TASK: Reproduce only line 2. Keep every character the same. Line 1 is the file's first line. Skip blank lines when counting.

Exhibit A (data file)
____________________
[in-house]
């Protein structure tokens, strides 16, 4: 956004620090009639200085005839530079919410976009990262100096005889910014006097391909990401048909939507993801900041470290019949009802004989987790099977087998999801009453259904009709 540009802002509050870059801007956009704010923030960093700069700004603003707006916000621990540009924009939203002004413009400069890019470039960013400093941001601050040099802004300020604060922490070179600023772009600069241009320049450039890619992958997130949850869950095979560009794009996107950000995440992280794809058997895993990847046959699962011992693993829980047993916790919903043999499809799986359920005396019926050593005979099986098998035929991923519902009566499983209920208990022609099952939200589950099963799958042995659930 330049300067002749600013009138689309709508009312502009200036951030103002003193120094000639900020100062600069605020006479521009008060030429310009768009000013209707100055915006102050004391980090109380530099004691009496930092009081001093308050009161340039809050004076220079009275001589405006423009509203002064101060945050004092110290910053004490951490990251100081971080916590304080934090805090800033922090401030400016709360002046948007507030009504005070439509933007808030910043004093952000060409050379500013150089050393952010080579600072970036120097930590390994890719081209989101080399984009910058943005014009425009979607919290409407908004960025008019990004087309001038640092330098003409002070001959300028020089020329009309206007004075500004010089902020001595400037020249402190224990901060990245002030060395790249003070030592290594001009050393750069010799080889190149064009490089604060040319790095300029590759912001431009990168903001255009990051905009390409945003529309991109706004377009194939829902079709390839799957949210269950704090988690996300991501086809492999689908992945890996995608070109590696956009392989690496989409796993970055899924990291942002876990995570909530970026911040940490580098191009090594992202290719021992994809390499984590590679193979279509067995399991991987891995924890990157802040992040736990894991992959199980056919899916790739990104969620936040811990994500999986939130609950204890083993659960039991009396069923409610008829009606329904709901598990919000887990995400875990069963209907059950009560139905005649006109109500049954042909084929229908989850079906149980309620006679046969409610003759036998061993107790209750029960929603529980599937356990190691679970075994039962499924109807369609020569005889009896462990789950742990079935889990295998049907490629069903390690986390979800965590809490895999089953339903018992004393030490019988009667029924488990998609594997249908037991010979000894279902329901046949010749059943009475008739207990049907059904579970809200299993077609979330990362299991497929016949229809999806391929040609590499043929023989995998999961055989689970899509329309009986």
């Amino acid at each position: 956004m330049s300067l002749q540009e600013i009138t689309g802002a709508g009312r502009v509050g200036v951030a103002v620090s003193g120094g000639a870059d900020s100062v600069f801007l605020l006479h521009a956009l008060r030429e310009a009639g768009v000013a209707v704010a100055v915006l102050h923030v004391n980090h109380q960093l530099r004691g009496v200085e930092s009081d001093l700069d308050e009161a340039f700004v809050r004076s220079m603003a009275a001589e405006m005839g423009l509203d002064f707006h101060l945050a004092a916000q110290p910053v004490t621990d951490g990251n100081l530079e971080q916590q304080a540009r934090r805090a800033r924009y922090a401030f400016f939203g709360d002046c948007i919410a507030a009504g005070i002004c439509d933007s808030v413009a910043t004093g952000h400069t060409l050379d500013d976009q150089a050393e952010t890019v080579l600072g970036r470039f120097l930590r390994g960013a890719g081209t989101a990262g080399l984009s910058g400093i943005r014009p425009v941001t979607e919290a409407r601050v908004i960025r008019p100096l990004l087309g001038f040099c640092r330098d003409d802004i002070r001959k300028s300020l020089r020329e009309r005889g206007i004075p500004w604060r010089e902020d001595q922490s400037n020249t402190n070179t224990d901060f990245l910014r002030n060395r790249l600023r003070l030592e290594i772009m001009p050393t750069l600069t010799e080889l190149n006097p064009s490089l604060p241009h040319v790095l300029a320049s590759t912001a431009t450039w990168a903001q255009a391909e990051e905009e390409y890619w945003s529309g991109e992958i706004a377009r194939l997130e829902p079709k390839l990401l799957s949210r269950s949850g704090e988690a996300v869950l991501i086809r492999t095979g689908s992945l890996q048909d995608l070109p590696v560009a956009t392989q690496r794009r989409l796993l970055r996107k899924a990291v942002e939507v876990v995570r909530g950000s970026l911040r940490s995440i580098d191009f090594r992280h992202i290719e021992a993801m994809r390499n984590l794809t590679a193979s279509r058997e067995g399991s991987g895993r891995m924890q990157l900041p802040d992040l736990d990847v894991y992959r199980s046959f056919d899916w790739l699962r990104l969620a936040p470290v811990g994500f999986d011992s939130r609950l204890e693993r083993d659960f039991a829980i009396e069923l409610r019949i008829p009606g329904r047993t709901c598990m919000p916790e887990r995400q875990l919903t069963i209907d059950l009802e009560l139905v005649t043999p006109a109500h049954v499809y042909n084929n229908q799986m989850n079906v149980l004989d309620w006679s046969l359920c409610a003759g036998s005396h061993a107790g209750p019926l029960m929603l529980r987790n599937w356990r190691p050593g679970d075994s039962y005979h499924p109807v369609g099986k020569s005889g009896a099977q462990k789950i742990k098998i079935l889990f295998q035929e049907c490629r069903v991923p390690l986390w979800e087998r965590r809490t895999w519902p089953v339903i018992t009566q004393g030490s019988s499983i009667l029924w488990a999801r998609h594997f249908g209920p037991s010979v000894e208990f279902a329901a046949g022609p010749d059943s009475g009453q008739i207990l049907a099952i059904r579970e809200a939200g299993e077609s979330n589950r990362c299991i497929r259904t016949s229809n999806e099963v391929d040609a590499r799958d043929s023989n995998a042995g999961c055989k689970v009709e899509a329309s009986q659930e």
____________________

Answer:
């Protein structure tokens, strides 16, 4: 956004620090009639200085005839530079919410976009990262100096005889910014006097391909990401048909939507993801900041470290019949009802004989987790099977087998999801009453259904009709 540009802002509050870059801007956009704010923030960093700069700004603003707006916000621990540009924009939203002004413009400069890019470039960013400093941001601050040099802004300020604060922490070179600023772009600069241009320049450039890619992958997130949850869950095979560009794009996107950000995440992280794809058997895993990847046959699962011992693993829980047993916790919903043999499809799986359920005396019926050593005979099986098998035929991923519902009566499983209920208990022609099952939200589950099963799958042995659930 330049300067002749600013009138689309709508009312502009200036951030103002003193120094000639900020100062600069605020006479521009008060030429310009768009000013209707100055915006102050004391980090109380530099004691009496930092009081001093308050009161340039809050004076220079009275001589405006423009509203002064101060945050004092110290910053004490951490990251100081971080916590304080934090805090800033922090401030400016709360002046948007507030009504005070439509933007808030910043004093952000060409050379500013150089050393952010080579600072970036120097930590390994890719081209989101080399984009910058943005014009425009979607919290409407908004960025008019990004087309001038640092330098003409002070001959300028020089020329009309206007004075500004010089902020001595400037020249402190224990901060990245002030060395790249003070030592290594001009050393750069010799080889190149064009490089604060040319790095300029590759912001431009990168903001255009990051905009390409945003529309991109706004377009194939829902079709390839799957949210269950704090988690996300991501086809492999689908992945890996995608070109590696956009392989690496989409796993970055899924990291942002876990995570909530970026911040940490580098191009090594992202290719021992994809390499984590590679193979279509067995399991991987891995924890990157802040992040736990894991992959199980056919899916790739990104969620936040811990994500999986939130609950204890083993659960039991009396069923409610008829009606329904709901598990919000887990995400875990069963209907059950009560139905005649006109109500049954042909084929229908989850079906149980309620006679046969409610003759036998061993107790209750029960929603529980599937356990190691679970075994039962499924109807369609020569005889009896462990789950742990079935889990295998049907490629069903390690986390979800965590809490895999089953339903018992004393030490019988009667029924488990998609594997249908037991010979000894279902329901046949010749059943009475008739207990049907059904579970809200299993077609979330990362299991497929016949229809999806391929040609590499043929023989995998999961055989689970899509329309009986």